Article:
This is a post in which the most honest word to use is piss. So I used it. Irrationally, I hope you understand that perhaps most of all.
When I went forward to receive the Eucharist, I could still smell the piss on my hand.
It followed me, a cloud of witness, lingering in my lungs and prophesying to my dry bones.
(This is where things change. This is the part where I tell you that the choir sung something particularly well or that the atmosphere was so charged. Or perhaps I say how ordinary it was, I write about the sound of the wooden floor and the tentative movement of my steps, because if I write of loud then miraculous makes sense or if I write of ordinary than miraculous, again, makes a kind of sense.)
I don’t know what to tell you other than things as they so happened.
I so happened to kneel at the altar rail. I so happened to have Body placed into my hand. I so happened to smell that piss linger still. I so happened to dip that Body into the Blood and so happened to respond to The Blood of Christ, the Cup of Salvation with a determined, Amen only to have it resounded back to me with a jubilant thunder, Amen! And I so happened to consume the Blood drenched Body as my hand lingered in front of my face.
My hand that no longer smelled of piss.
I blinked a few times. I crossed myself. I went back to my pew. What else was I supposed to do?
I sniffed my hand every few second on my way back to my pew. My hand didn’t smell of flowers. It didn’t smell of anything, really. It simply no longer smelled of piss.
And then the epiphany, quick and hasty, from Him or within me through Him: this is what the Eucharist is about. This is what all of this is about. That cross is death. That cross is death and disgusting and dripping shame. My sin, my ache, my tangled heart is like a piss-drenched vagabond stumbling into the backs of churches wondering if anyone will offer me peace. And then the Eucharist, Christ our Lord, making all things new, making all things beautiful in their time.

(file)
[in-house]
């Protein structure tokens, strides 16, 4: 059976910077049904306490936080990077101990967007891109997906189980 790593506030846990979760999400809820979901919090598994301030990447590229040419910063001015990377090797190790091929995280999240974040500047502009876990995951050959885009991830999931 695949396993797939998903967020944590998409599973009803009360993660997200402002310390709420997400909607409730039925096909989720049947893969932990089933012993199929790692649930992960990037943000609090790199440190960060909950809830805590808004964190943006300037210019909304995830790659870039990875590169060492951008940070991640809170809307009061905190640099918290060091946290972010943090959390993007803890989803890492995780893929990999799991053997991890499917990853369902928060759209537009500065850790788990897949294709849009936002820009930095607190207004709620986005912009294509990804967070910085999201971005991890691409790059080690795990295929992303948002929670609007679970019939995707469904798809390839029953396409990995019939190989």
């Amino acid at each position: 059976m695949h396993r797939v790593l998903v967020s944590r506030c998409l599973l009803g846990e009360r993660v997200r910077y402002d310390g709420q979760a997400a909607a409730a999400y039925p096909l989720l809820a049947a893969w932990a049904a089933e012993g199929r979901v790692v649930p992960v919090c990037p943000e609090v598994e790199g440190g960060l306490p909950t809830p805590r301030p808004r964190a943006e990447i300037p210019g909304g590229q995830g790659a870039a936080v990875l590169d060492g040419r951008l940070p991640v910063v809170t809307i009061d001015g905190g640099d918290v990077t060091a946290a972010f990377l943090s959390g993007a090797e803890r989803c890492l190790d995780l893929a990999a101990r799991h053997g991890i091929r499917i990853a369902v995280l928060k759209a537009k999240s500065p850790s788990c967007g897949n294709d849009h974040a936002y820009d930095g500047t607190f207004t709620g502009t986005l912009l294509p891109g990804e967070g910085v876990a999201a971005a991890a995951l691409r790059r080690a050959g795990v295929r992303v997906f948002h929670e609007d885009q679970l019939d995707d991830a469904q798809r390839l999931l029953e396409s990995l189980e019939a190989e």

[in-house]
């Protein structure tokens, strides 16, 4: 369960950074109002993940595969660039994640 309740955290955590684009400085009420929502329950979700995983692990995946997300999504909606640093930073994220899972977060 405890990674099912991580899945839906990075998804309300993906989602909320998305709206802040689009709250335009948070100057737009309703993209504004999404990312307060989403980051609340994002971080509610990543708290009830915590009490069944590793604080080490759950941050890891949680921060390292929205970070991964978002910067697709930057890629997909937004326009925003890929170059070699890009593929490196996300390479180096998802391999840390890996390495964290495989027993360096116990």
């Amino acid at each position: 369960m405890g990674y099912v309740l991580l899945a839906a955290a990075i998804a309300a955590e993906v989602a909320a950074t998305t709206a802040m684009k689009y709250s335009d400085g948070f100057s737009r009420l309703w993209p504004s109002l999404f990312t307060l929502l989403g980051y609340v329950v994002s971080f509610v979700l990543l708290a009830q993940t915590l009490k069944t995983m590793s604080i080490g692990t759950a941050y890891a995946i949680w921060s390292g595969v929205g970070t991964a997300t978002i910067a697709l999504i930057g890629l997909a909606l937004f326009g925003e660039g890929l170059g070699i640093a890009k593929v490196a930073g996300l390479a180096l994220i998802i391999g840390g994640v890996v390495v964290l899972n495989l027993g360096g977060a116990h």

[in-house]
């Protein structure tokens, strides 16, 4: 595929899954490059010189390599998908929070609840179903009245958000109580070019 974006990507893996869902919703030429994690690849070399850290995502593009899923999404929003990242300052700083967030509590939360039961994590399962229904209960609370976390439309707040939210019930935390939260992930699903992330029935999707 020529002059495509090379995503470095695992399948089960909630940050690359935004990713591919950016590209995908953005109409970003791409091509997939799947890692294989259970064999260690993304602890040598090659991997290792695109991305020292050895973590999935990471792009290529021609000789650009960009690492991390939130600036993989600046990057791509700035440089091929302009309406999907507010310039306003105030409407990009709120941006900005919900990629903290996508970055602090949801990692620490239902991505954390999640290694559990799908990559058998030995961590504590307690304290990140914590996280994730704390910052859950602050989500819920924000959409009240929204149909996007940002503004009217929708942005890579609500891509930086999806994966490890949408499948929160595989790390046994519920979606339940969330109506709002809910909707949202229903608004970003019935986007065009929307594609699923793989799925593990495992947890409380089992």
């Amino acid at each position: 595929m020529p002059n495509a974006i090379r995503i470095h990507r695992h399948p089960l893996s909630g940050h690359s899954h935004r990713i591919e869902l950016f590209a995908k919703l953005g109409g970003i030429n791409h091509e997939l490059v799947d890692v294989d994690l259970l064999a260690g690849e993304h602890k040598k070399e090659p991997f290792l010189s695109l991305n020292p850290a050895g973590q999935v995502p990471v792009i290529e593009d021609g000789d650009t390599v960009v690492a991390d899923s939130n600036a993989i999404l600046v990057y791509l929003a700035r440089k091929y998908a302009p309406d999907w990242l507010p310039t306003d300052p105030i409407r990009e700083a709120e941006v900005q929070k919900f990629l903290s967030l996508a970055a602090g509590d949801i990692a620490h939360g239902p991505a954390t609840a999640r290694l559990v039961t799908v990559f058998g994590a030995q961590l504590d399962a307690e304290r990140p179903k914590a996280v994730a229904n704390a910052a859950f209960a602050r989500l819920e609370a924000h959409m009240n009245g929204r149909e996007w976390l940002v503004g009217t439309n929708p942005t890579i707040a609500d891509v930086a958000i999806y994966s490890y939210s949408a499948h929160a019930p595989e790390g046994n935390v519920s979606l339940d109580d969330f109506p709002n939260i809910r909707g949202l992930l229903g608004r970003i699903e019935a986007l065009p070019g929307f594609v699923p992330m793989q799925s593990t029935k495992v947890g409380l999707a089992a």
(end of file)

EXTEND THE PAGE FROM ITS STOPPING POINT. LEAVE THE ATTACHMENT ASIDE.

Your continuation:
So I call this miracle.
Writing it out, it does not seem so fantastic, that a hand should no longer smell of piss.
But I suppose that’s the way of these things.
In my commitment to the ordinary details, I need to add this—
Over cookies and tea after the service, I chatted with the man for a time and learned that the church had been keeping watch over him, had made it possible for him to work. When it came time for me to leave, I realised that our conversation had taken up so quickly, so naturally, I hadn’t asked his name.
“I’m sorry, I didn’t ask your name.”
I shook my head softly. “Thank you, Gabriel.”
When I passed the icon of the Trinity on my way out, I lingered for a moment, made a gesture as if to say, Of course You’d do it this way, before heading back out into the midday sun, into His silence, or whatever this is, washed clean of that stench of piss, washed into whatever is this now.